Much has been made of Taylor Swift’s recent album release, “1989.” Discussion focuses as much for the format – an album – as for which digital services are no longer distributors. Swift recently added the cover of TIME to her portfolio of accomplishments and acknowledgments.
One supposes we might also discuss the quality of the songs, too.
But she’s selling, you see, as many albums as she is singles and this fact is noteworthy today.
A longer form format selling as many units as does its shorter form. Shocking.
One wonders if this – the commentary and accompanying response to Swift’s bold throw-back (all the way to the year she was born) venture – is yet another form of tear-jerking nostalgia certain to soon pass.
Much like the current fascination with letterpress printing. Whereby wedding invitations, retirement announcements and the like are hand-pulled off archaic and, in many instances, enormous floor-mounted machines of cast iron. And the printing is, uh, uneven in quality so as to better telegraph its hand-wrought origin.
Or, and closer to the present Blog’s theme, the reputed resurgence of vinyl records – albums, in particular.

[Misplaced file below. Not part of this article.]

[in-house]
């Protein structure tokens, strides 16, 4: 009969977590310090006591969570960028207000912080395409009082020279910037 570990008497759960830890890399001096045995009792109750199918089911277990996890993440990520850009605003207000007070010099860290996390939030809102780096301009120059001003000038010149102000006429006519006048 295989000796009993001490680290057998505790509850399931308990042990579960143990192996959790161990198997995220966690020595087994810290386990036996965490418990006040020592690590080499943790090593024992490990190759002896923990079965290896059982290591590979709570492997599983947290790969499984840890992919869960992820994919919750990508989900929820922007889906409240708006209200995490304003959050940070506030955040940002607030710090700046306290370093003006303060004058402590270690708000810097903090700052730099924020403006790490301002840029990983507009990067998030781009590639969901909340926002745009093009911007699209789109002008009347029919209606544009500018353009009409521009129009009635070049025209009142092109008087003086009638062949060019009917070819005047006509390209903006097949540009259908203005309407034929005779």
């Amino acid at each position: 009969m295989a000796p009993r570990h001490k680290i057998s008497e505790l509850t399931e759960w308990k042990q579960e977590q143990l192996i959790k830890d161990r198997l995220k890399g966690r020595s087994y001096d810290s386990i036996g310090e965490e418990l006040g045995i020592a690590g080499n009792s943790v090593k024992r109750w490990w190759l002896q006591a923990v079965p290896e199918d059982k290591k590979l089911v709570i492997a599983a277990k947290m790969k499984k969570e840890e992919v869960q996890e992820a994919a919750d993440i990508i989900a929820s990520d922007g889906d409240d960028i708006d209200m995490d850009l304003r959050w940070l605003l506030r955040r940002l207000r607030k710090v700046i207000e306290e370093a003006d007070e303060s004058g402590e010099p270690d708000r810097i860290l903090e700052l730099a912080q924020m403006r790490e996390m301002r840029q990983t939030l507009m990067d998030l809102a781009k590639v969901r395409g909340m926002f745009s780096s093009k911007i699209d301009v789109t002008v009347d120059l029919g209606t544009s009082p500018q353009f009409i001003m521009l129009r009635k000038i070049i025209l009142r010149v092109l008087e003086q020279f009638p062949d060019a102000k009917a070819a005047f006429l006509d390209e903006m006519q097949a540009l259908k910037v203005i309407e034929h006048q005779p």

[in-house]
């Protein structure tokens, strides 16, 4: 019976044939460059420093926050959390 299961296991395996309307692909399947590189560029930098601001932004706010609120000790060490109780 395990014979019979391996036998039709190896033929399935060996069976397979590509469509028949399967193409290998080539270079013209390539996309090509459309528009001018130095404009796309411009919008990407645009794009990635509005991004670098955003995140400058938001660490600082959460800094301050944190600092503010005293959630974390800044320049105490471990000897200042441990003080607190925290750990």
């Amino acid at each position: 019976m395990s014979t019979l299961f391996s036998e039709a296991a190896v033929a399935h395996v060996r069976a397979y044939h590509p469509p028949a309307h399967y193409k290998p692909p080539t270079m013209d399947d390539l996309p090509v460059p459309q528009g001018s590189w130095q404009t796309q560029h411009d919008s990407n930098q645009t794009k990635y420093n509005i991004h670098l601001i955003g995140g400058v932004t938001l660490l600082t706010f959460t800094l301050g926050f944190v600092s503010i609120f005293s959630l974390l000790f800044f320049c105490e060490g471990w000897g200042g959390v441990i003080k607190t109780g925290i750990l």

For those who never experienced the analog joys associated with pops, hisses and related aural distortions never intended – indeed, actively suppressed at the time – by the recording artist, the magnetic attraction is understandable.
But haven’t we always been a singles world? We like the hits. Those catchy songs with the great hooks. “Three minute operas,” as Tom Wolfe once described hitmaker Phil Spector’s work.
Maybe we even had a little bit of resentment toward the album format, with all its “filler” – the other 10 or 11 songs. They never seemed to equal that of the single.
Admit it, we all loved Top 40, however briefly. And if not love, then at least an affair. Back when we were teen angel teeny-boppers.
Recall, too, the singles that came on vinyl on a color other than black. Kids’ records had long featured such eye dazzlers. But pop 45s rarely had colorful vinyl. Or picture sleeves, for that matter.
On the other hand, there’s the “throw-up” album by Dave Mason – his first solo effort – with its multicolored vinyl.
The music single has today an analogy in the newspaper industry. Digital news is, essentially, singles format news. All the news, with each “article” 25 words or fewer.
And the single format even transfers to the book form: today, chapter sales instead of the whole “album” (book) are viable revenue streams for publishers.
Whether newspaper/book or single/album, as a listener or reader, you know you’re missing something when you purchase only an element.
As for the artist/writer, the single format insists upon a whole other way of composing.
“Oow-whee, baby,” as Ronnie would say.